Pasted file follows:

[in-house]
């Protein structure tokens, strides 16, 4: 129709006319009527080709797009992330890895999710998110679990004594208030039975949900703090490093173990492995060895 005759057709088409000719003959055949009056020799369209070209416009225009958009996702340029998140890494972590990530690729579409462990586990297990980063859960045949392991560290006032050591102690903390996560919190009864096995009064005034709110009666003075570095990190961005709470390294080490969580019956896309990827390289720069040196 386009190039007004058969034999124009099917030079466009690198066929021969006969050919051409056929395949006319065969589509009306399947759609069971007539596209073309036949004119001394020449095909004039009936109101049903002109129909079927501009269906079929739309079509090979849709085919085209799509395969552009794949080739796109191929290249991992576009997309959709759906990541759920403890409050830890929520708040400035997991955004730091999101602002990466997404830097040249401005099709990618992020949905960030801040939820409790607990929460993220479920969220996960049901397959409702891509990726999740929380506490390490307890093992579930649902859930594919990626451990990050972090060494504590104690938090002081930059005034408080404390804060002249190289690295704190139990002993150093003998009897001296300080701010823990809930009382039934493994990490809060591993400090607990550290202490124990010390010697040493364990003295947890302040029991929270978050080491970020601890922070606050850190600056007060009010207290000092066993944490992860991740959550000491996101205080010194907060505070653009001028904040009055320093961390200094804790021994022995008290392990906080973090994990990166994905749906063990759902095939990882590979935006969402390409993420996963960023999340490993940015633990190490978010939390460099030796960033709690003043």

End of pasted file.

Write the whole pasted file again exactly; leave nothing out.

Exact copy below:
[in-house]
């Protein structure tokens, strides 16, 4: 129709006319009527080709797009992330890895999710998110679990004594208030039975949900703090490093173990492995060895 005759057709088409000719003959055949009056020799369209070209416009225009958009996702340029998140890494972590990530690729579409462990586990297990980063859960045949392991560290006032050591102690903390996560919190009864096995009064005034709110009666003075570095990190961005709470390294080490969580019956896309990827390289720069040196 386009190039007004058969034999124009099917030079466009690198066929021969006969050919051409056929395949006319065969589509009306399947759609069971007539596209073309036949004119001394020449095909004039009936109101049903002109129909079927501009269906079929739309079509090979849709085919085209799509395969552009794949080739796109191929290249991992576009997309959709759906990541759920403890409050830890929520708040400035997991955004730091999101602002990466997404830097040249401005099709990618992020949905960030801040939820409790607990929460993220479920969220996960049901397959409702891509990726999740929380506490390490307890093992579930649902859930594919990626451990990050972090060494504590104690938090002081930059005034408080404390804060002249190289690295704190139990002993150093003998009897001296300080701010823990809930009382039934493994990490809060591993400090607990550290202490124990010390010697040493364990003295947890302040029991929270978050080491970020601890922070606050850190600056007060009010207290000092066993944490992860991740959550000491996101205080010194907060505070653009001028904040009055320093961390200094804790021994022995008290392990906080973090994990990166994905749906063990759902095939990882590979935006969402390409993420996963960023999340490993940015633990190490978010939390460099030796960033709690003043």